Globalization and Its Impact on the Environment 

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Globalization, by definition, is the process of interaction and integration among people, companies, and government. Globalization has grown throughout the years due to advance in transportation and communication technology. From an economic perspective, globalization involves goods, services, technology, and data. Though many scholars place the origins of globalization in modern times, others trace its history long before the European Age of Discovery and voyages to the New World, some even to the third millennium BC.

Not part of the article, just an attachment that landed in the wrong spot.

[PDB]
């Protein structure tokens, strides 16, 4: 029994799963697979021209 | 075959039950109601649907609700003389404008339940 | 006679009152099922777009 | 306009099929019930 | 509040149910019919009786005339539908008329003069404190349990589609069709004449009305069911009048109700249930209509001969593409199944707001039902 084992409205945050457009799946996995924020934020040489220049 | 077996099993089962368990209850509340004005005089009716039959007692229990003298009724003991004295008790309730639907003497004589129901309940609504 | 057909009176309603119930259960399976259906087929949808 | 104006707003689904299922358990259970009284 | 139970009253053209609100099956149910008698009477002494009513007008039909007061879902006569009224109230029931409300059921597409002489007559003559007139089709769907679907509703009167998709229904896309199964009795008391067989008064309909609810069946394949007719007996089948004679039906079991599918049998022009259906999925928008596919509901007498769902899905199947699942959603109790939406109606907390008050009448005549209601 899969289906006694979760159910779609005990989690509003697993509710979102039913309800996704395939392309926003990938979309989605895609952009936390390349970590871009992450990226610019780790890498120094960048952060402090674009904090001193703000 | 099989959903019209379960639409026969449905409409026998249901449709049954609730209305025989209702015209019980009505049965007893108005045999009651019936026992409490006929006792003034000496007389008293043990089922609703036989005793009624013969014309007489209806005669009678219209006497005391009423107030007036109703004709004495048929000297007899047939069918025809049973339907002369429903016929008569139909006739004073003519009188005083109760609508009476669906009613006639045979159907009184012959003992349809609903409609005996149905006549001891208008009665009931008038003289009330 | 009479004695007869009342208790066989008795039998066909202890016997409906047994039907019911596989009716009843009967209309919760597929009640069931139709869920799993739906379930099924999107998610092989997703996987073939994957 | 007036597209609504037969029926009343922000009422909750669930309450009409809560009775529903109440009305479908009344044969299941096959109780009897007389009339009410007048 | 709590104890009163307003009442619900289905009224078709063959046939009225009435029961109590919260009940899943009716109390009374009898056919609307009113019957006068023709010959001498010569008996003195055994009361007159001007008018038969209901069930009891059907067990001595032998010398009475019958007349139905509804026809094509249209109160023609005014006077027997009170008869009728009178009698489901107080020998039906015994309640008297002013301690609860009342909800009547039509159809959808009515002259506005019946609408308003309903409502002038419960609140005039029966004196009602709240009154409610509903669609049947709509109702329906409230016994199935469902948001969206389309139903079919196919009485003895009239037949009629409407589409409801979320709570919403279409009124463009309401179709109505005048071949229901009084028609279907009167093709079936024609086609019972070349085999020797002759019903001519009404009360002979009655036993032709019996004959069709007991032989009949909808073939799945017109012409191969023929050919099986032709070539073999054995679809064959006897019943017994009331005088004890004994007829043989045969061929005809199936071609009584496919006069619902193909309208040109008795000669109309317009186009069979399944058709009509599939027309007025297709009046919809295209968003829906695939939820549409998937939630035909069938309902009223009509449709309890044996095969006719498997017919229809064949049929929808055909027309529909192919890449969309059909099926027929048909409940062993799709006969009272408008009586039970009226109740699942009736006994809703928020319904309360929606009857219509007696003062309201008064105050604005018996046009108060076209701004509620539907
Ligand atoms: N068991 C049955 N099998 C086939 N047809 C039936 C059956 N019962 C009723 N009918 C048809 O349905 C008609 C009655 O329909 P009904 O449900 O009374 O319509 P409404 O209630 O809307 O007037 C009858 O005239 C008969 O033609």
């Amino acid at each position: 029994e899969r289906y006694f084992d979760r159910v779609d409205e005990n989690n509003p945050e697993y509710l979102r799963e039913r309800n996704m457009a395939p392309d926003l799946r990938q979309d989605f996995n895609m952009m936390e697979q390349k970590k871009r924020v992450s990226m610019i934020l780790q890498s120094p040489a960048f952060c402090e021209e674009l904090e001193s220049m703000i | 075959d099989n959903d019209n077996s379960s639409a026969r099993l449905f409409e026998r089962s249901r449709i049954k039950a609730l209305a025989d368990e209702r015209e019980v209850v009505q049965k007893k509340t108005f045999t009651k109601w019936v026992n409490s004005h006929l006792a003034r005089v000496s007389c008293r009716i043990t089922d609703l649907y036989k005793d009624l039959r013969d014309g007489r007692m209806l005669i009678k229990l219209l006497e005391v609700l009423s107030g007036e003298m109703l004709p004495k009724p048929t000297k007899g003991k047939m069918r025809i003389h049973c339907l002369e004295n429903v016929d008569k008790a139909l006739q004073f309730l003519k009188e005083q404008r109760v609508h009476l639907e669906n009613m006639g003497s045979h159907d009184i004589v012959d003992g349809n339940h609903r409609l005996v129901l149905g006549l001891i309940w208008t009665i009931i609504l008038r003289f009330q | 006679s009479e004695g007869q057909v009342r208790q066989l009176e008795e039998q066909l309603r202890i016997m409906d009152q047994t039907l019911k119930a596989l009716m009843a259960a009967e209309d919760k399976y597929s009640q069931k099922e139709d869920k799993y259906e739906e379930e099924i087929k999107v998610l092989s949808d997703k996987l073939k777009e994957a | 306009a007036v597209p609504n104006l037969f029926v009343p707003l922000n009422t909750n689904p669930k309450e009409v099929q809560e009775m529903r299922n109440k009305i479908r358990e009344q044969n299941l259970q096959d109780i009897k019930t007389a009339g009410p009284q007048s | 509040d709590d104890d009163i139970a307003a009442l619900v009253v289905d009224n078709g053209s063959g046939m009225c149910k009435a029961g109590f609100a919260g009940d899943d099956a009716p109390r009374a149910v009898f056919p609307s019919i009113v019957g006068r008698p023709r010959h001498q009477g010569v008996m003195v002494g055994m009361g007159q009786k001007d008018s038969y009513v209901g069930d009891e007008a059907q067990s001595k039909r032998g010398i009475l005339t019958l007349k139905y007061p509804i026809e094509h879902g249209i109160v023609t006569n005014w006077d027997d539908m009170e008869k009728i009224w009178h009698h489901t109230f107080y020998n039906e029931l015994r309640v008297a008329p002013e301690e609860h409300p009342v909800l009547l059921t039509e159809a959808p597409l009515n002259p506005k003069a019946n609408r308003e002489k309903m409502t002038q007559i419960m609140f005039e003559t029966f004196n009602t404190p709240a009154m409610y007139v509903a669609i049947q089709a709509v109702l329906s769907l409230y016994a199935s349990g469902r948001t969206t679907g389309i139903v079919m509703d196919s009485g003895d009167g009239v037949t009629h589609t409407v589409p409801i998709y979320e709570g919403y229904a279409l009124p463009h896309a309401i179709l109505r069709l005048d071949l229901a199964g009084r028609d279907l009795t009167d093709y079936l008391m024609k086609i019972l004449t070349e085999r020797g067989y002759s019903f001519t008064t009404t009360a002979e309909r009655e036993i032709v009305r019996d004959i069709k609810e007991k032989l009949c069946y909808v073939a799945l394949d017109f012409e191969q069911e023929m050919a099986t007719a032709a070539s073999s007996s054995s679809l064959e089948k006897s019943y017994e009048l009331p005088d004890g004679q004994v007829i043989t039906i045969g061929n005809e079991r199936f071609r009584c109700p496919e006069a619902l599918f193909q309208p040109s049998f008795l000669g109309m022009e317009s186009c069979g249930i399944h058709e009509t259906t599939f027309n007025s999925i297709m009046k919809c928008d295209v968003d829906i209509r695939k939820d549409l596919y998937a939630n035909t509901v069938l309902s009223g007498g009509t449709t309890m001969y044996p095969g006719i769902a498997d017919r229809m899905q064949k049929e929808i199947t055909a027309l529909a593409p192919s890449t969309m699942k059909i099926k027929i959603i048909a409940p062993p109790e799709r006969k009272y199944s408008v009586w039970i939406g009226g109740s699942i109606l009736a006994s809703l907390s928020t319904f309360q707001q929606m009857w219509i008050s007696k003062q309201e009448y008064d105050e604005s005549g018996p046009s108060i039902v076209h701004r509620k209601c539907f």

Large-scale globalization began in the 1820s. In the late 19th century and early 20th century, the connectivity of the world’s economies and cultures grew very quickly. The term globalization is recent, only establishing its current meaning in the 1970s. It is a relatively new phenomenon in the business world. In businesses, progress in technology, transportation, and communication give the chance to operate internationally. Given how fast decisions must be made when working across time zones and continents, globalization presents unique problems in how it affects the environment.
Let us now know the impact of globalization on the environment. The globalization of trade puts pressure on natural resources around the world, helping to drive the rapid depletion of tropical forests, the collapse of many ocean fisheries, and even the global impoverishment of biological diversity. We travel so much that we are becoming more vulnerable to epidemics, helped along by the global spread of antibiotic resistance.